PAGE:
How Parashar Joshi rode from Pune to Kanyakumari in the pouring monsoon
A singer, an umpire with BCCI, a foodie – these adjectives do not define the adventurous soul that Parashar Joshi is. An avid biker, Parashar’s love for biking is only next to his love for singing and cricket.
Ease India Travel caught up with Parashar one afternoon to chat about his long ride from Pune to Kanyakumari and back, in the peak of the monsoon.
The love of riding was not something that had meant anything to Parashar until on one trip, his wife and he, along with some friends from Pune, rented bikes to ride from Delhi to Ladakh. That ride he says, changed him forever, and he bought himself a Royal Enfield Thunderbird five years ago to fulfill his love for road trips.
“I used to take trips with my friends but this year, I decided to do this solo ride,” he says smiling.
He decided to ride from Pune to Goa with his wife and his little girl (who is 3 years old but already loves the bike) which was unchartered territory for him. Over 7 days they explored unconventional places. “We didn’t stick to the beaches. We explored river islands and discovered many new places,” he says.
From Goa, his family went back to Pune while he embarked on his adventurous ride down the Konkan coast all the way to Kerala.
Over the next 8 days, Parashar rode over 3200 kilometres through sometimes torrential rain. He had no hotel bookings and sought backpacker’s shanties to stay the nights on various mobile apps.
When he started from Goa to Karwar he says, “I was riding very cool, very chilled. I was not in a rush.” On day 2, he covered 270 kms (from Karwar to Mangalore) and while relying heavily on Google Maps, he resorted to routes that hugged the coastline. He stopped at a waterfall too but the real adventure was in crossing a swollen river on a junker! Sharing his experience he says, “It was very dangerous because the boat was very small. After this I decided, no more ferries!”
On day 03, Parashar rode nearly 10 hours from Mangalore to Kochi. While the distance is not much, everyone who’s been on roadtrips to Kerala know that the roads are single lane, there are no bypasses and all thanks to the rain, there were “craters” on the road.
On this day, he also had a fall. He escaped unhurt, but shaken. With the help of some local boys, he was able to go to a mechanic and repair the bike. He lost an hour in the process and was very concerned. “I was very conscious of not riding in the dark in the rain and on an unfamiliar terrain. Google Maps was showing arrival time at Kochi around 8:30 PM. I was worried,” he adds.
But he made it to Cherai (a beach town near Kochi) by 8:15 PM and heaved a sigh of relief.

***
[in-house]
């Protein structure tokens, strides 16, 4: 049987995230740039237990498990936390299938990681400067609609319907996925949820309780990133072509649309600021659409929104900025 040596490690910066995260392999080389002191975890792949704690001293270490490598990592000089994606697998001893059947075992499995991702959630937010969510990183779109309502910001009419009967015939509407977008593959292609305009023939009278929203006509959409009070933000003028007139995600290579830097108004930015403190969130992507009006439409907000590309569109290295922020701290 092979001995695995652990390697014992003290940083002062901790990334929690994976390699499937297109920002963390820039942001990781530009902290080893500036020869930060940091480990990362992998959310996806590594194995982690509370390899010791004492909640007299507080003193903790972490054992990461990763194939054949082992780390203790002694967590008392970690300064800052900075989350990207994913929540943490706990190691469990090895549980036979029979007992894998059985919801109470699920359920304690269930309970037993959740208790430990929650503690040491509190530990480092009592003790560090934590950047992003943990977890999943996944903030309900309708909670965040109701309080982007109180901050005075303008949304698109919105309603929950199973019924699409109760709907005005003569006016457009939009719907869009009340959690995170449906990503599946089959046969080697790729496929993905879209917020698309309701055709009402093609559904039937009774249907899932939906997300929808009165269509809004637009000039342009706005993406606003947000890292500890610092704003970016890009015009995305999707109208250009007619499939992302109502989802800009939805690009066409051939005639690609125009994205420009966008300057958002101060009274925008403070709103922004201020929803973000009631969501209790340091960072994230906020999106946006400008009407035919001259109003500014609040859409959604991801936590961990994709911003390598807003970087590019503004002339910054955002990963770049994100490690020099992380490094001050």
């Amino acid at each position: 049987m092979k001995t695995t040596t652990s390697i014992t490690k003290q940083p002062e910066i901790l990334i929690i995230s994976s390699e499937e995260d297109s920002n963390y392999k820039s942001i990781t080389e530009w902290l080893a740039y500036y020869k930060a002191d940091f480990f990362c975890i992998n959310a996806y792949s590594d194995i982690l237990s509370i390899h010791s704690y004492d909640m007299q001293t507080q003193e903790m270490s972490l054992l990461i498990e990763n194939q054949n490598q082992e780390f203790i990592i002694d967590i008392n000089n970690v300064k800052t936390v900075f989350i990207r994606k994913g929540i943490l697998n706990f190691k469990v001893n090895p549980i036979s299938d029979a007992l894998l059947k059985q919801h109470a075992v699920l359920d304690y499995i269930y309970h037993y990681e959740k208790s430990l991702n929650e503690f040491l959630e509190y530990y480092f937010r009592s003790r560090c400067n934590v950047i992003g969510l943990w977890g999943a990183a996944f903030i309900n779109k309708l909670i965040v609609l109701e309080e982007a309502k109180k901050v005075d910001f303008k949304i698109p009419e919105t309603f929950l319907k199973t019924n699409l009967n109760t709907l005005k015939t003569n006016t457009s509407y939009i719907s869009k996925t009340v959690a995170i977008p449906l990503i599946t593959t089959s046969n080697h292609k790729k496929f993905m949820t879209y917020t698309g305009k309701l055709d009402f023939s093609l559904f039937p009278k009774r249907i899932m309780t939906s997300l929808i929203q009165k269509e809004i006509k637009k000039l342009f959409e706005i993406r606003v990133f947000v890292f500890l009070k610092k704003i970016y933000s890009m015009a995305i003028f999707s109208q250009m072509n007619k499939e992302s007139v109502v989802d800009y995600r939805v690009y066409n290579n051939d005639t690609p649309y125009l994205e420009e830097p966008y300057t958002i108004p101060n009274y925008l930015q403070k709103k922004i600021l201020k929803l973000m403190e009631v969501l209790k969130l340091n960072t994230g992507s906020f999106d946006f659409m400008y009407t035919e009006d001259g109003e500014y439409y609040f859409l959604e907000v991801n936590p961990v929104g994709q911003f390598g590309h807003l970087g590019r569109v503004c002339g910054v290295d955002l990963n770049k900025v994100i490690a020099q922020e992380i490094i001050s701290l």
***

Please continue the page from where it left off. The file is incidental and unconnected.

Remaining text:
On day 4, he rode 200 kms from Cherai to Varkala and found a fabulous cliffside dwelling for just Rs. 420 per night. He befriended a local and feasted on both, the sunset and the food at Varkala.
But his bike had developed a snag – the tacometre had stopped working and needed to be replaced. Before he could find some place to repair it, after about 40 kms, it miraculously began working again.
On day 05, he headed to Kanyakumari, India’s southernmost tip. He chose to go down to this seaside town on a lark. To him, it was one of the best decisions because he could now say that he had undertaken a bike ride from Kashmir (on his maiden Ladakh trip) to Kanyakumari.
When Parashar had begun the trip, he knew he’d encounter some challenges but turns out that riding in the rains was the biggest. This was the first time that he was travelling beyond Goa on his bike. “First of all it was unfamiliar territory for me, and it was peak monsoon.
At many places, people were curious and asked me if I have come for work,” he shares. They’d be stupefied when he’d say that he was on a leisure trip. “People thought I am mad,” he laughs.
Another challenge he faced was in loading and unloading his bike everyday. Meticulous to the point of having OCD – like Monica from F.R.I.E.N.D.S, (he said so!) – Parashar felt that the 45 odd minutes that he was spending in loading and unloading his bike needed to be optimised. “I had kept all bike spares in one saddle bag and had waterproofed it with tarpaulin sheets. I decided to leave the pack on the bike every day unless necessary, thus saving 15 minutes” he beams.
On the return leg, from Kanyakumari to Pune, Parashar took 3 days. “On the last day, when I saw the windmills and heard Marathi, I felt that I was home.”
On this roadtrip, Parashar also had many learnings. “I took many interior, village and coastal routes and I saw some amazing things: kids playing carom in the middle of the day, hoardings of football players and much more. It made me realise how cut off we are from reality. Being on the road like this makes us notice the minutest details and gives us ground level experiences,” he adds.
When he entered Kerala for the first time, the fact that the language was alien to him was a cause for concern. Even signboards in most places were in the local language. “By the time I left, I was happy that I knew the difference between the Malayalam and the Tamil script” he laughs.